Press Release

 

Maryland Department of the Environment
John Verrico
Richard McIntire
410-537-3012

Baltimore Waters To Benefit from Huge Reductions in Pollutants
 

Baltimore (January 25, 2001) -- Bethlehem Steel Corporation will drastically reduce pollutant discharges from their Sparrows Point plant to comply with a new discharge permit to be issued by the Maryland Department of the Environment (MDE). Today, MDE announced its Final Determination to issue the strict new permit to the steel manufacturer.

To comply with this permit, Bethlehem Steel has agreed to construct new treatment facilities to achieve significant discharge reductions, including an 87 percent reduction (17 million pounds annually) in the discharge of metals and other suspended solids. Oil and grease pollution will be reduced by 3.7 million pounds annually, representing an 85 percent reduction. Additional provisions of the permit include stringent limits on concentrations of copper, lead, zinc, nickel, chromium, and cyanide

"The issues involved in this permit were extremely complex," said MDE Secretary Jane Nishida, "which required the Department to devote unprecedented levels of resources, effort and time to what now can be seen as a very successful outcome. I am especially gratified that the legal issues have been resolved and that the permit will not again be caught up in court challenges and administrative procedures."

The permit is the result of an extraordinary level of cooperation and communication between state and federal agencies, environmental organizations, and the industry. "We had an exceptional public participation process which resulted in extensive interaction with the Chesapeake Bay Foundation, the Cleanup Coalition and the University of Maryland Law Clinic, as well as with Bethlehem Steel and the Environmental Protection Agency (EPA)," MDE Assistant Secretary Robert Hoyt noted.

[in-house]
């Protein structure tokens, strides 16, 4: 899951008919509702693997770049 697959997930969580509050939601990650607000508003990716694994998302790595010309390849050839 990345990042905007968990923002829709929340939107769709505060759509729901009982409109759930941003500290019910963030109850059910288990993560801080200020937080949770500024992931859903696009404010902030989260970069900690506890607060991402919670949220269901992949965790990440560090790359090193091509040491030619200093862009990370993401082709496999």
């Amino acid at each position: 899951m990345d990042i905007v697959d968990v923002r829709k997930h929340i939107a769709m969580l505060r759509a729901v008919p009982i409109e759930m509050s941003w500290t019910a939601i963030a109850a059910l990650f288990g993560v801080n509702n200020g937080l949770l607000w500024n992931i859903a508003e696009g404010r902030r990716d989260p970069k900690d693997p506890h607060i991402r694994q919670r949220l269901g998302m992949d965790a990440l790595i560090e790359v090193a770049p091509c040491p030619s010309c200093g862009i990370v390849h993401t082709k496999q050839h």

"Overall we're pleased with the new permit's conditions, and we're glad the long process of issuing it is finally complete," said Cleanup Coalition President Terry J. Harris. "When fully implemented, this permit will result in important reductions in toxic pollution going into the Bay, which makes the issuance a great accomplishment. MDE deserves a great deal of credit for keeping a fundamental emphasis on environmental protection in drafting this highly complex and technical permit."

University of Maryland Law Clinic Professor Rena Steinzor said, "This permit is a victory for the environment. In the end, all the diverse interests, under the leadership of MDE, with the wise guidance of EPA, reached a result that is both fair and progressive. We congratulate MDE staff for working long hours to find solutions that implement the law in a way that is livable for the company."

Bethlehem Steel agreed to the stringent new limits and the extensive work needed to meet them. "The ongoing dialogue was constructive and helped create new standards based on sound scientific data that does not compromise the environmental integrity of our operations and our commitment to the community," said David E. Tomlinson, Bethlehem Steel’s general manager for safety, health and environment. "We believe the ideas exchanged were instrumental in forming the limits to which Bethlehem has agreed," he said.

Theresa Pierno, Maryland Executive Director of the Chesapeake Bay Foundation said, "CBF is pleased to see that Bethlehem Steel is committed to these changes and, if fully implemented, the new permit may go down as a significant achievement in our fight against toxic pollution to the Bay. If we’re going to get serious about Bay cleanup, it’s critical that we immediately reduce toxics and other recognized pollutants."

A compliance schedule for the most stringent technological requirements was agreed upon by all of the stakeholders and will be included as part of a consent decree to be issued simultaneously with the permit.

Additonally, in keeping with Governor Glendening’s commitment to the Chesapeake Bay Agreement, the permit limits are imposed at the end of the discharge pipes and do not include the use of mixing zones (except for nickel, but Bethlehem Steel will be required to eliminate the need for that mixing zone as well).

"These tough new limits in the Bethlehem Steel permit will result in major improvements in water quality for Baltimore Harbor and the Chesapeake Bay," said Thomas C. Voltaggio, acting mid-Atlantic regional administrator for the Environmental Protection Agency.

Other important elements of the permit include pollution prevention and nutrient reduction requirements, and a thermal study of the discharge to Old Road Bay.

MDE's primary mission is to protect and restore the quality of Maryland's air, water, and land resources. The department works to ensure achievement of the state's environmental goals while fostering economic development, safe communities, and environmental education.



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